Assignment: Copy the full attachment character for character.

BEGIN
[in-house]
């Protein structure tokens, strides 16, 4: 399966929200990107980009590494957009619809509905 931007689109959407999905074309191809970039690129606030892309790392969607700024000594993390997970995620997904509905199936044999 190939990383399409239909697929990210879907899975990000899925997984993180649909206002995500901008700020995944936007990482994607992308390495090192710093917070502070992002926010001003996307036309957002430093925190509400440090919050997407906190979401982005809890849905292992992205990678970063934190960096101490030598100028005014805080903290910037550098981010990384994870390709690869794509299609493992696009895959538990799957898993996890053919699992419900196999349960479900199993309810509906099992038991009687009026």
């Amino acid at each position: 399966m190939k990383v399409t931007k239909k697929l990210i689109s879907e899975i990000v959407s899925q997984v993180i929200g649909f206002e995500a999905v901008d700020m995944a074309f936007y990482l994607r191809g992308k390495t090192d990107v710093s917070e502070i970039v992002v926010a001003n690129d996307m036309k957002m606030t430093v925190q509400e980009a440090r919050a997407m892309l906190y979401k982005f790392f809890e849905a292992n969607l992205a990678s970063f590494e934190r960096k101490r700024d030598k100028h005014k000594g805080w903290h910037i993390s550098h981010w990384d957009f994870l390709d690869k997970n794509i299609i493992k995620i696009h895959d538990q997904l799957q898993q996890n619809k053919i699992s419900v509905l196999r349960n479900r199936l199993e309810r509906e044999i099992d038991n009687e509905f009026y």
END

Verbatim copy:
[in-house]
């Protein structure tokens, strides 16, 4: 399966929200990107980009590494957009619809509905 931007689109959407999905074309191809970039690129606030892309790392969607700024000594993390997970995620997904509905199936044999 190939990383399409239909697929990210879907899975990000899925997984993180649909206002995500901008700020995944936007990482994607992308390495090192710093917070502070992002926010001003996307036309957002430093925190509400440090919050997407906190979401982005809890849905292992992205990678970063934190960096101490030598100028005014805080903290910037550098981010990384994870390709690869794509299609493992696009895959538990799957898993996890053919699992419900196999349960479900199993309810509906099992038991009687009026």
């Amino acid at each position: 399966m190939k990383v399409t931007k239909k697929l990210i689109s879907e899975i990000v959407s899925q997984v993180i929200g649909f206002e995500a999905v901008d700020m995944a074309f936007y990482l994607r191809g992308k390495t090192d990107v710093s917070e502070i970039v992002v926010a001003n690129d996307m036309k957002m606030t430093v925190q509400e980009a440090r919050a997407m892309l906190y979401k982005f790392f809890e849905a292992n969607l992205a990678s970063f590494e934190r960096k101490r700024d030598k100028h005014k000594g805080w903290h910037i993390s550098h981010w990384d957009f994870l390709d690869k997970n794509i299609i493992k995620i696009h895959d538990q997904l799957q898993q996890n619809k053919i699992s419900v509905l196999r349960n479900r199936l199993e309810r509906e044999i099992d038991n009687e509905f009026y």